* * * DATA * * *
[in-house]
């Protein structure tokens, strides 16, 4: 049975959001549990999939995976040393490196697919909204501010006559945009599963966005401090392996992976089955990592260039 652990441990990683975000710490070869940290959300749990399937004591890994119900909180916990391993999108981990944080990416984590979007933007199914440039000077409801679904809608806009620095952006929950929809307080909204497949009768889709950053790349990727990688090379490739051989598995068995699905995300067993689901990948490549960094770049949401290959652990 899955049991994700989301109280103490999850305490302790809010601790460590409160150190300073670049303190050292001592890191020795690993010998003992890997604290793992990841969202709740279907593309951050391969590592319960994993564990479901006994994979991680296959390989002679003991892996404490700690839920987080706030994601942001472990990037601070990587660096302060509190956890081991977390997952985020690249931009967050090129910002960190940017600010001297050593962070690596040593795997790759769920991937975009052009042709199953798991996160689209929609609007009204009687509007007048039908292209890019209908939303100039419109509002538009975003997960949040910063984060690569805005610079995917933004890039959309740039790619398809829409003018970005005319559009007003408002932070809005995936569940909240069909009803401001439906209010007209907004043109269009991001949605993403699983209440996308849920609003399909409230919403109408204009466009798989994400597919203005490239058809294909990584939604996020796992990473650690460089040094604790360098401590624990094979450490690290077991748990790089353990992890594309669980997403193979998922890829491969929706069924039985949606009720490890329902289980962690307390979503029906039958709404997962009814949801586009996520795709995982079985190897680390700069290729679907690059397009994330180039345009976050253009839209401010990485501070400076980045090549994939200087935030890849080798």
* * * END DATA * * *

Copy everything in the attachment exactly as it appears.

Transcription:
[in-house]
């Protein structure tokens, strides 16, 4: 049975959001549990999939995976040393490196697919909204501010006559945009599963966005401090392996992976089955990592260039 652990441990990683975000710490070869940290959300749990399937004591890994119900909180916990391993999108981990944080990416984590979007933007199914440039000077409801679904809608806009620095952006929950929809307080909204497949009768889709950053790349990727990688090379490739051989598995068995699905995300067993689901990948490549960094770049949401290959652990 899955049991994700989301109280103490999850305490302790809010601790460590409160150190300073670049303190050292001592890191020795690993010998003992890997604290793992990841969202709740279907593309951050391969590592319960994993564990479901006994994979991680296959390989002679003991892996404490700690839920987080706030994601942001472990990037601070990587660096302060509190956890081991977390997952985020690249931009967050090129910002960190940017600010001297050593962070690596040593795997790759769920991937975009052009042709199953798991996160689209929609609007009204009687509007007048039908292209890019209908939303100039419109509002538009975003997960949040910063984060690569805005610079995917933004890039959309740039790619398809829409003018970005005319559009007003408002932070809005995936569940909240069909009803401001439906209010007209907004043109269009991001949605993403699983209440996308849920609003399909409230919403109408204009466009798989994400597919203005490239058809294909990584939604996020796992990473650690460089040094604790360098401590624990094979450490690290077991748990790089353990992890594309669980997403193979998922890829491969929706069924039985949606009720490890329902289980962690307390979503029906039958709404997962009814949801586009996520795709995982079985190897680390700069290729679907690059397009994330180039345009976050253009839209401010990485501070400076980045090549994939200087935030890849080798």